The Ninth U.S. Circuit Court of Appeals last week affirmed a lower court’s ruling to allow a lawsuit by E. & J. Gallo Winery of Modesto, CA, to continue against EnCana Corp. and “multiple unnamed co-conspirators” over colluding to increase the price of natural gas sold to the wine maker in 2001.
Gallo filed a lawsuit against EnCana in 2003 seeking $30 million, which it claims is the difference between what it said it should have paid for gas and what it did pay to EnCana and now-defunct subsidiary WD Energy Services (see NGI, Aug. 14, 2006; March 13, 2006; June 2, 2003; April 21, 2003) in E.&J. Gallo Winery v. EnCana Corp., et. al., No. 05-17352. EnCana has called the allegations absurd.
EnCana had asked the San Francisco-based court to issue a summary judgment in the case on the grounds that the federal Filed Rate Doctrine and federal preemption barred Gallo’s claims as a matter of law. The U.S. District Court for the Eastern District of California had earlier denied EnCana’s motion.
According to court documents, Gallo purchases gas to use in its wineries and glass plant. Between June 1, 2000 and Dec. 31, 2001, Gallo purchased gas at the PG&E Citygate from EnCana. During this period, Gallo said the purchase and sale contract did not specify how the parties would calculate the price of gas, and Gallo alleges that it was affected by price manipulation and illegal trading during the period that it purchased the gas from EnCana.
Specifically, Gallo claims that EnCana and its competitors “engaged in a number of illegal practices” to manipulate the price indices published by Natural Gas Intelligence and Platts’ Gas Daily. Because Gallo paid EnCana for gas at rates pegged to the indices, Gallo claims it was injured by the illegal practices that artificially inflated the indices. The Federal Energy Regulatory Commission and California authorities later determined there was widespread manipulation of the gas markets between 2000 and 2001 in California.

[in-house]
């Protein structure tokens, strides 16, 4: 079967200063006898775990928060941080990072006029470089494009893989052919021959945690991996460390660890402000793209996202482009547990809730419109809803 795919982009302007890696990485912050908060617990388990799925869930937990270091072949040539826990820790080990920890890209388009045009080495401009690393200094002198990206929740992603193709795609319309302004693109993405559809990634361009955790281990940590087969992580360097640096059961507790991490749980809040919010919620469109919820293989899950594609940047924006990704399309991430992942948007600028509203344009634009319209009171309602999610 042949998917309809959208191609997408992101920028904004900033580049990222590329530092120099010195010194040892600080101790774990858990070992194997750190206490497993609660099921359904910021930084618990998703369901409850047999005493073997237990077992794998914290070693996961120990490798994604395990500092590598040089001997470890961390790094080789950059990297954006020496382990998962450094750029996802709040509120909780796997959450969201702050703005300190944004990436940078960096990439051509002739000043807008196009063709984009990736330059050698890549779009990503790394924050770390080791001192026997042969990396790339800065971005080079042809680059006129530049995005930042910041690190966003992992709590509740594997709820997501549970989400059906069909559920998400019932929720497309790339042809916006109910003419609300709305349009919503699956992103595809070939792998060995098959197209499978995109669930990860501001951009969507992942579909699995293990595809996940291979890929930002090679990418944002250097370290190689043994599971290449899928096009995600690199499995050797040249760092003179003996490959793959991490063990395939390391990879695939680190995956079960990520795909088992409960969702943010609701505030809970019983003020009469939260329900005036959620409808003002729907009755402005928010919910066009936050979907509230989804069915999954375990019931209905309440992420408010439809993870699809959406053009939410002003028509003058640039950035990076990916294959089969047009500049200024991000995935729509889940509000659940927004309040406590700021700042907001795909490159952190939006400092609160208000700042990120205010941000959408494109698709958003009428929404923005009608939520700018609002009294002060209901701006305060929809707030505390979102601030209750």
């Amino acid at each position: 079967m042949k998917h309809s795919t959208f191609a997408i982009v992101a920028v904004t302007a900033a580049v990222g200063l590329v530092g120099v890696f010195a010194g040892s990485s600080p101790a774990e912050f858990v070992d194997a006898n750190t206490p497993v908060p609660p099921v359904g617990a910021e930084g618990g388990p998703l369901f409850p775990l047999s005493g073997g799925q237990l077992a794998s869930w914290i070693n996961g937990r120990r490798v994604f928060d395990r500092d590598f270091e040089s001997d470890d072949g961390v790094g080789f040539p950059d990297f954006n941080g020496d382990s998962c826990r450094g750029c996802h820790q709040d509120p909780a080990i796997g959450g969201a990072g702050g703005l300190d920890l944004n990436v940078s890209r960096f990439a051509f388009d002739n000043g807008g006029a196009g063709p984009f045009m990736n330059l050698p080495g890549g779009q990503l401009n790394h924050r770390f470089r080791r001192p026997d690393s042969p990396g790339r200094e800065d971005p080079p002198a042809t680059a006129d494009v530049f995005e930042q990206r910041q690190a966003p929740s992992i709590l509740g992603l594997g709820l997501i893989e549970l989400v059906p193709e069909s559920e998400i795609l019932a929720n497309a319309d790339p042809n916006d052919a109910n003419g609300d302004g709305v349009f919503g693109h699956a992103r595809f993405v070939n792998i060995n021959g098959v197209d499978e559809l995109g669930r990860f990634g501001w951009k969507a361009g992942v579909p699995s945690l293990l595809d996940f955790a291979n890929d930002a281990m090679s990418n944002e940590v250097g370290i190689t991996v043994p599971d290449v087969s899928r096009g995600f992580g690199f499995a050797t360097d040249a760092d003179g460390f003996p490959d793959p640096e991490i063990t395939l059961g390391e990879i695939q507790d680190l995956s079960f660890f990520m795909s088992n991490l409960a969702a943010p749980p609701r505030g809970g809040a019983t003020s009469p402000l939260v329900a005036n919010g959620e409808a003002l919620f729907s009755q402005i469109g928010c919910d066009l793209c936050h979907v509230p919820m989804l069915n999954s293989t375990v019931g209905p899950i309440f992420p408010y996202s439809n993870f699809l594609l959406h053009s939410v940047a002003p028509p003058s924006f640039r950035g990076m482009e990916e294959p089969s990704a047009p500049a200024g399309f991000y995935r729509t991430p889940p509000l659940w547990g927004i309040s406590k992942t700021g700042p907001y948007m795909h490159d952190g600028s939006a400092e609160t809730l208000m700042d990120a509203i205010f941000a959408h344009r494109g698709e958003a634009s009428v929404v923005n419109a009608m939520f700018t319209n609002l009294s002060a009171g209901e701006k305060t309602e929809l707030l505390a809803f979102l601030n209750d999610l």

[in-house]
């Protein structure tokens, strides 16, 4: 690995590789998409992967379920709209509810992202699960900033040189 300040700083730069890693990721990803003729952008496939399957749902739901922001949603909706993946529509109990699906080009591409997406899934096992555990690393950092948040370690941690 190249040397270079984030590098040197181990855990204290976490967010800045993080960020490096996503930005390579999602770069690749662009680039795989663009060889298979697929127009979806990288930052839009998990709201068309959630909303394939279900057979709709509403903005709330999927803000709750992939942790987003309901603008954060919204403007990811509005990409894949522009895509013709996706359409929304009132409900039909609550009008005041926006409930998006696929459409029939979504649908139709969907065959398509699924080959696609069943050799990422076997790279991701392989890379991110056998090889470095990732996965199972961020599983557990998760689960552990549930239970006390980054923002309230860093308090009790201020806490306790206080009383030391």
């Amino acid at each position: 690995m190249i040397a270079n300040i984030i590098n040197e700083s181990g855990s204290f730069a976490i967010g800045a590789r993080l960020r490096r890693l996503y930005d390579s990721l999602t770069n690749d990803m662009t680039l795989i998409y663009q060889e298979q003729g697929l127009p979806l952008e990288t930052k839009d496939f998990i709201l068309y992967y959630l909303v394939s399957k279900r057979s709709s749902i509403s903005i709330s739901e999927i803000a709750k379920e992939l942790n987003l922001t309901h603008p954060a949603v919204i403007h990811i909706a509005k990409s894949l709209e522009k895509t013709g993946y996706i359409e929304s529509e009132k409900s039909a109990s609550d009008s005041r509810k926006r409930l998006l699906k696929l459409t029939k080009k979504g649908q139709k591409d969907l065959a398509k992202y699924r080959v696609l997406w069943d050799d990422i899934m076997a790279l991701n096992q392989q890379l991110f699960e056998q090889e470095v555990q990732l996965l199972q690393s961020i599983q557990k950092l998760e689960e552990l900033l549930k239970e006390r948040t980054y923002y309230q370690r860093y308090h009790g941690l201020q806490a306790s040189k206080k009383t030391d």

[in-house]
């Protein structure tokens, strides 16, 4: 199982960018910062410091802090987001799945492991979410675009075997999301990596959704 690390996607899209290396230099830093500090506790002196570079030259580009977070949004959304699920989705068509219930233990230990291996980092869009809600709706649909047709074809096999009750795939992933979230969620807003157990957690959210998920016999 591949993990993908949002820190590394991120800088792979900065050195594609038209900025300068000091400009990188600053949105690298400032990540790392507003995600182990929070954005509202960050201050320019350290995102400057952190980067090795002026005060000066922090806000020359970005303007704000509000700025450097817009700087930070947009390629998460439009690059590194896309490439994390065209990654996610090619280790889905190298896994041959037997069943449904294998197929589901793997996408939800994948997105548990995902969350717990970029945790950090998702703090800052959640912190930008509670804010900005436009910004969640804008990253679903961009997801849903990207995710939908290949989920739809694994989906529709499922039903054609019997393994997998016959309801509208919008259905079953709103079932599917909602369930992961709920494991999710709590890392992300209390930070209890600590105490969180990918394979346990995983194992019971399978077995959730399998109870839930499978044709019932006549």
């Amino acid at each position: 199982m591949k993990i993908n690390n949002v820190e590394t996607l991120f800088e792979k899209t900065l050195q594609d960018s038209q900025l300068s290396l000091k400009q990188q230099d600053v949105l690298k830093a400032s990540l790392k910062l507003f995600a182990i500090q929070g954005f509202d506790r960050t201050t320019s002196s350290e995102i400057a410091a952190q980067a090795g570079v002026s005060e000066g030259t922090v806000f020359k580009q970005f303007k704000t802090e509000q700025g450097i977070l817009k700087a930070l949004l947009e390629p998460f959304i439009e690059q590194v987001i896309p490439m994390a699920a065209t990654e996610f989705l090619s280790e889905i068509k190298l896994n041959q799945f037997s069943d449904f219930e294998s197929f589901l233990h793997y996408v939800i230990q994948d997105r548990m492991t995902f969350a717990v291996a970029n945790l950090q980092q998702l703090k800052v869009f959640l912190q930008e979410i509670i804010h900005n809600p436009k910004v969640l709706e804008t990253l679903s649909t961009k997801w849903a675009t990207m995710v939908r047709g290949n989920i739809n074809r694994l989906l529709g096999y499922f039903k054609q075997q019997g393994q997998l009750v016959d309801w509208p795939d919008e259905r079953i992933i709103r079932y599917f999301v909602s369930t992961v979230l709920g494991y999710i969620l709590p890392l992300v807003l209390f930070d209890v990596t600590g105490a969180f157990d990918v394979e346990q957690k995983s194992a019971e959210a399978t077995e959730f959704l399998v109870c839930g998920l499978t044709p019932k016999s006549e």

After Gallo filed its original six-count complaint against EnCana, the producer sought to have it dismissed. EnCana then moved for summary judgment in July 2005, contending that Gallo’s damage claims were barred because they required the court to determine a hypothetical fair rate in the wholesale natural gas market, which is barred by the Filed Rate Doctrine and federal preemption principles.
Writing the circuit court opinion, Judge Sandra S. Ikuta said that whether or not the Filed Rate Doctrine bars damage claims based on the price indices “is not a simple one. We must conclude that to the extent the indices are comprised of rates that are not FERC-authorized rates, the Filed Rate Doctrine does not bar Gallo’s claim that such rates are unfair and led to unfair retail rates paid by Gallo. However, Gallo cannot challenge FERC-authorized rates that are incorporated into the indices…Our conclusion may raise complexities in resolving claims such as Gallo’s; however, this is dictated by our precedents.”
To prevail in its summary judgment motion, Ikuta wrote that “EnCana would have had to establish that all transactions in the indices were transactions under FERC jurisdiction.” EnCana did not meet this burden, the court said.
“Rather, the record reflects that the indices may also include reports of transactions that were not subject to FERC jurisdiction,” she wrote. On remand, the opinion noted that the district court “may consider Gallo’s claims to the extent they are based on rates that are not FERC-authorized rates.”
Although she concurred with the court’s opinion, Circuit Court Judge Betty B. Fletcher “sounded a note of concern and caution. The filed-rate doctrine was developed in the context of filed tariffs that were subject to the usual regulatory process — a time and procedure for public comment and complaint and room for disallowance or adjustment by the regulators…However, I find no evidence that FERC has set a standard for the determination of what is a just and reasonable rate nor have the courts done so. I fear we talk a better game than we play.
“Without minimum standards for FERC oversight, the Filed Rate Doctrine threatens to come unmoored from its rationale of respecting the actions of a federal agency to which Congress has delegated authority. Instead, I fear respect is being given to agency passivity, allowing anticompetitive and otherwise illegal actions to escape review.”
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